AED: a shocking piece of equipment

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AED: a shocking piece of equipment

Mercy's brand new AEDs hang in five places around the school.  This one is placed near the reception area (Photo Credit: Katie Birecki).

Mercy's brand new AEDs hang in five places around the school. This one is placed near the reception area (Photo Credit: Katie Birecki).

Mercy's brand new AEDs hang in five places around the school. This one is placed near the reception area (Photo Credit: Katie Birecki).

Mercy's brand new AEDs hang in five places around the school. This one is placed near the reception area (Photo Credit: Katie Birecki).

Katie Birecki, Staff Reporter

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Automated External Defibrillators (AEDs) may sound like rusty medical tools used in old horror films, but they might actually save your life one day.  Mercy purchased five new machines over the summer of 2014.

“An AED is used in cases of life-threatening cardiac arrhythmias which lead to cardiac arrest,” said Mercy’s Athletic Trainer Nicole Schreiber. “In other words, it can be used to save lives in the event of a heart attack.”

Schreiber also said that an AED will not shock someone who has a normal heartbeat, nor will it shock someone who has no heartbeat at all.  It will only work on a person who has V-tach, a heart beat too fast to pump and circulate blood, or V-fib, chaotic electrical activity of the heart.

Claude Beck developed the first defibrillator in the 1930s and successfully revived a 14-year-old boy in 1947, according to Case Western Reserve University.  Since then, the defibrillator has become more technologically advanced.  Defibrillators now include built-in computer systems to tell if the machine should be used or not.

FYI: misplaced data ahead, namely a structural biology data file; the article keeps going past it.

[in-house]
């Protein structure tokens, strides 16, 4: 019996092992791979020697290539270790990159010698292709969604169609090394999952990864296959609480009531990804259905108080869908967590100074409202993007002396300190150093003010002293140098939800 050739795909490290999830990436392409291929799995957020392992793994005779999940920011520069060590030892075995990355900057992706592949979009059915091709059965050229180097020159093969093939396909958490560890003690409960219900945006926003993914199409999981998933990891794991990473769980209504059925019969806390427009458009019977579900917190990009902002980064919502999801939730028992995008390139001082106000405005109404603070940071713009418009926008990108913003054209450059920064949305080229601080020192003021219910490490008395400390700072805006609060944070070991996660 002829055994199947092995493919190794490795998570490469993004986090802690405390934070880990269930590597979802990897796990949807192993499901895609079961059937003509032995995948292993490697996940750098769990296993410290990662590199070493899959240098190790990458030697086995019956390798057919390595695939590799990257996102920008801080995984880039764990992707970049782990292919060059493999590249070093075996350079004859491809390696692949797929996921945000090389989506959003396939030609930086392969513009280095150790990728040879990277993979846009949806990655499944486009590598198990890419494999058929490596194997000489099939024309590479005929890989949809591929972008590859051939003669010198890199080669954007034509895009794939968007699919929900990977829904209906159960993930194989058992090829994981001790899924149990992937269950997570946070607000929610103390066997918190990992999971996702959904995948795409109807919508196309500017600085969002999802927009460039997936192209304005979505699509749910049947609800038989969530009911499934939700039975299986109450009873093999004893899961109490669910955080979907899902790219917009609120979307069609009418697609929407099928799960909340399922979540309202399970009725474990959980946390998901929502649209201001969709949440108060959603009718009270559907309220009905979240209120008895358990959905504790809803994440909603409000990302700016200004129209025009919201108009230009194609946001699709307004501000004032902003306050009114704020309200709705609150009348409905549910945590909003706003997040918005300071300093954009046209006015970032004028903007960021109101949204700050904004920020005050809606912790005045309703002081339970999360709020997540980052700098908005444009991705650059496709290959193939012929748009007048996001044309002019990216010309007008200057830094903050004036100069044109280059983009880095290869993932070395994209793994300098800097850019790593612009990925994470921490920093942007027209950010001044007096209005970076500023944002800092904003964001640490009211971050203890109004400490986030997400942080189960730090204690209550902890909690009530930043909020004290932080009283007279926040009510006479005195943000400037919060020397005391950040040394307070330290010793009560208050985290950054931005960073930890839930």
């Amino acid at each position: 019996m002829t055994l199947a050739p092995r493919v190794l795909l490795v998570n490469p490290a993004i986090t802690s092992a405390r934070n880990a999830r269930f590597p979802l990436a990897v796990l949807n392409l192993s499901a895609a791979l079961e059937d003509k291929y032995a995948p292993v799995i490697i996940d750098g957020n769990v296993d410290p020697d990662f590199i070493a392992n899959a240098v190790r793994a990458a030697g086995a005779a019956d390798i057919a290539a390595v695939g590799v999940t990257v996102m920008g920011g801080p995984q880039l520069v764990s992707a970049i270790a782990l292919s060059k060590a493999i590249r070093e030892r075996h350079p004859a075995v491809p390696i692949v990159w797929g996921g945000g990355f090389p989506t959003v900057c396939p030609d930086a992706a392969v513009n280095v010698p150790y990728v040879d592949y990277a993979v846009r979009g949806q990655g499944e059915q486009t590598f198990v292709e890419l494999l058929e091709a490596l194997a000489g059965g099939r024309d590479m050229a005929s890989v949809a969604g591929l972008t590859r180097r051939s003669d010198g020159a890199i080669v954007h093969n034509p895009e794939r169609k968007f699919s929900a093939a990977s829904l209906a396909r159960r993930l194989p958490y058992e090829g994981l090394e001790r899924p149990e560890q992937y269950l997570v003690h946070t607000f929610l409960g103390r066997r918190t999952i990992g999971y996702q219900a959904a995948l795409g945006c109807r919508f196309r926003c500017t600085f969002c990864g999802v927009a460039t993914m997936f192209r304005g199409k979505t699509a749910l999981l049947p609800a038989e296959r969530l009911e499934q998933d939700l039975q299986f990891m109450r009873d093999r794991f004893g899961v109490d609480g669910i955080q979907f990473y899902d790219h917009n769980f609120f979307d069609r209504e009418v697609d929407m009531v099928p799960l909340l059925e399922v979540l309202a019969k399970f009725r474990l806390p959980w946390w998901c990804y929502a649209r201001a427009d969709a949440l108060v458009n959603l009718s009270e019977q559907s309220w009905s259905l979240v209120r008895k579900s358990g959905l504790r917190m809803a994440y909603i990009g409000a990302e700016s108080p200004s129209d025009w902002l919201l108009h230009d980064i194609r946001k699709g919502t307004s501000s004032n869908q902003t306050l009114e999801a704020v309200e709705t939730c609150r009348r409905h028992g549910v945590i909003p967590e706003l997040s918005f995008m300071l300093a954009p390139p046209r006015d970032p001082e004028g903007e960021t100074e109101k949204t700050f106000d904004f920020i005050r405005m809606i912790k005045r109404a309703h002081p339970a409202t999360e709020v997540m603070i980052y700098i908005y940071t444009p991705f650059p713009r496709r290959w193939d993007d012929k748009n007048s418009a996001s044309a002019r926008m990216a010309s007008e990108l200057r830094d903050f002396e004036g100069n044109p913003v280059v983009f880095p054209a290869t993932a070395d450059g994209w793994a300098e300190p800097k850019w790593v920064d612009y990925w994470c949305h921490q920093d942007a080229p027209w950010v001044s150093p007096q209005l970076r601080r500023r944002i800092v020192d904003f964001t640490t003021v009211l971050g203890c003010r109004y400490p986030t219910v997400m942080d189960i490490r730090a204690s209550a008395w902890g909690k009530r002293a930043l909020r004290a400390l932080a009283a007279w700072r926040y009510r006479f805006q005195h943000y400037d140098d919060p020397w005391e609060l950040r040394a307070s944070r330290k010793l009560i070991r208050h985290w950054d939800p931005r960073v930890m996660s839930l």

“There is also video and audio instruction so you do not have to be afraid to use it, even if you have not been trained in first aid or CPR,” said Schreiber. “The video screen on the AED will show you exactly what to do and how to do it.”

AEDs have been proven to be helpful.  The American Heart Association has reported that establishments with CPR and AED training have increased survival rates anywhere from 49% to 74% than places without such training.  AEDs deliver a shock within the first minute of being used, and 90% of people’s hearts start to beat again after the use of the machine.

As stated on the National Conference of State Legislatures website, Michigan required all health clubs and organizations to have an AED in their facilities in 2009.  A year later, Michigan, as well as other states, passed laws urging schools to purchase the life-saving device.

Mercy had five AEDs in the school before.  There was one in the pool, the kitchen, by the athletic fields, the training room, and the vault.  The athletic department was notified of the discontinuation of the model the school owned in the beginning of the summer. Schreiber, along with Associate Principal Larry Baker and Athletic Director Nancy Malinowski, purchased five new AEDs.  They can be seen in the pool area, the kitchen, the lobby near the Marlin Shop, the north hallway near the reception area, and outside in the shed.

Students feel safer knowing that the right tools are within reach if there is an emergency.

“It’s good that they have directions to tell you what to do,” said junior Cleopatra Weeks. “That way I’d be able to use it in case of an emergency.”

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